Sense of Belonging
The sense of belonging is a sense of identification with a specific group, which can range from a sports team to an institution or a complete society. It is based on the human need for affiliation, described by Maslow as one of the necessary requirements to feel good about ourselves.
The sense of belonging occurs when the person feels that he is part of something bigger than him and, therefore, recognizes the rest of the members of his reference group as equals. This can have a very positive effect on their self-esteem, and it is especially important for young people.
In many cases, belonging to a group also implies affiliation with an ideology, which is why it is fundamental for the construction of the individual’s identity. Therefore, the sense of belonging can lead the person to acquire new values, attitudes, beliefs, and ways of acting.
The first description of the sense of belonging was that given by Maslow, a psychologist of the humanist current who formulated the Theory of human needs. According to this theory and several subsequent studies on the subject, the need for belonging to a group is the third most important, only behind physiological needs and safety.
Numerous experiments show the beneficial effects of belonging to a group for the mental development of a person, as well as for their well-being and even their health. The lack of belonging to a group can lead to problems such as anxiety or depression in a person.
Since we are born, we are involved in interaction with other people. Our first reference group is the family, having great importance throughout our childhood. However, later people start to belong to other groups, such as friends or classmates.
Next, we will see some of the most important characteristics of the sense of belonging to a group.
Effect on self-concept
What the people in our group think about us, as well as the way they treat us and what they express about us, will be key aspects for the formation of our self-concept. That is the way in which we see ourselves will be modified by our reference group.
This becomes especially true in the case of adolescents and young adults, but it still happens throughout our lives.
Exhibition to new ideas
When we feel linked to a group, and although the members of it are very similar, we will always be exposed to new ideas and ways of thinking. Then, the sense of belonging can lead us to change our values and attitudes or to try new experiences.
Increase our confidence
Feeling that our ideas and ways of thinking are supported by a group makes us believe much more in ourselves. This becomes especially true if our reference group is an important institution or is made up of people we admire, as we will feel more validated by them.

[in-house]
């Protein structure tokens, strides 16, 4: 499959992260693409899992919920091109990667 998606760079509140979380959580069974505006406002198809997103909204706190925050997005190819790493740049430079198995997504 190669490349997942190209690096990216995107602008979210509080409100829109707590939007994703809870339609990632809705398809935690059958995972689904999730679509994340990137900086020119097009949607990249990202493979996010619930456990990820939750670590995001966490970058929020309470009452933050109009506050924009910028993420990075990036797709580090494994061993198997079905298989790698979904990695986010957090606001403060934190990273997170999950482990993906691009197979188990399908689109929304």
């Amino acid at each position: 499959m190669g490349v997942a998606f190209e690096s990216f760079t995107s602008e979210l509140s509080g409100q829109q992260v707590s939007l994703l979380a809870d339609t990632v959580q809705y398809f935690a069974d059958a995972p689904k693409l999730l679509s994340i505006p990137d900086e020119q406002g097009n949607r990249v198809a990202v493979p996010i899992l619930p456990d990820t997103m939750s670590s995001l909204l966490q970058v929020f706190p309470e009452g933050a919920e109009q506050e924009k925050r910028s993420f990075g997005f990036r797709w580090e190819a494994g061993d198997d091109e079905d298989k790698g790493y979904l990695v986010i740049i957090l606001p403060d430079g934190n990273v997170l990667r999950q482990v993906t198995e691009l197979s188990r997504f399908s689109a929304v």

Rigidity in our behavior
Since our self-esteem is so involved in the sense of belonging to a group, sometimes we will be unable to see the negative aspects of it or to contradict the rest of the members. This, which in general does not have to be a big problem, becomes dangerous in the case of groups such as sects.
However, all groups have some rigidity as to what is considered acceptable behavior and what is not. Therefore, to get the most out of our reference group we have to be able to identify with this while maintaining our individuality as much as possible.
It provides us with a routine
On many occasions, belonging to a group means taking part in certain rituals or actions that are carried out in a habitual way. For example, train with the football team every weekend or go for a beer with friends on Thursday afternoons.
These routines can be a very powerful ally when it comes to building our well-being, as they help us to occupy our time with activities that become important to us. In addition, they also give us some security and confidence.
Fountain of resources
Belonging to a group can become an important source of resources, both physical and emotional. In difficult times, having the support of a group or an institution can make the difference between solving the problem or getting lost in our negative emotions.
As you can see, the sense of belonging to a group causes all kinds of effects (both positive and negative) in the lives of people. Therefore, it is necessary to choose carefully the type of group with which we want to feel identified.
Although in general our sense of belonging is determined by chance (to feel part of groups or institutions such as a country, the city in which we were born or the friends we met in the institute), it is necessary to examine what each one is contributing to us of these groups and if it is congruent with the people we want to be.
This is especially important in the case of wanting to reach our goals since the support of our reference group is fundamental in this regard. Therefore, feeling part of a group can have very significant effects in all areas of our lives. Below we will see some examples to clarify this point.
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Our primary group of friends is one of those who had the most influence over us. Our way of behaving will be totally different if we have athletic friends, ambitious, who spend their time drinking alcohol or who focus on playing video games.
The family is also an important source of norms, ways of acting and beliefs. If we have grown up in a very traditional family, our way of being will change completely with respect to that of a person with liberal and progressive parents.
Political or religious groups
Religion and politics are two of the issues that most sense of belonging cause in most people. Depending on the group with which we feel identified, a multitude of aspects of our life will change: from our daily behavior to our way of seeing the world.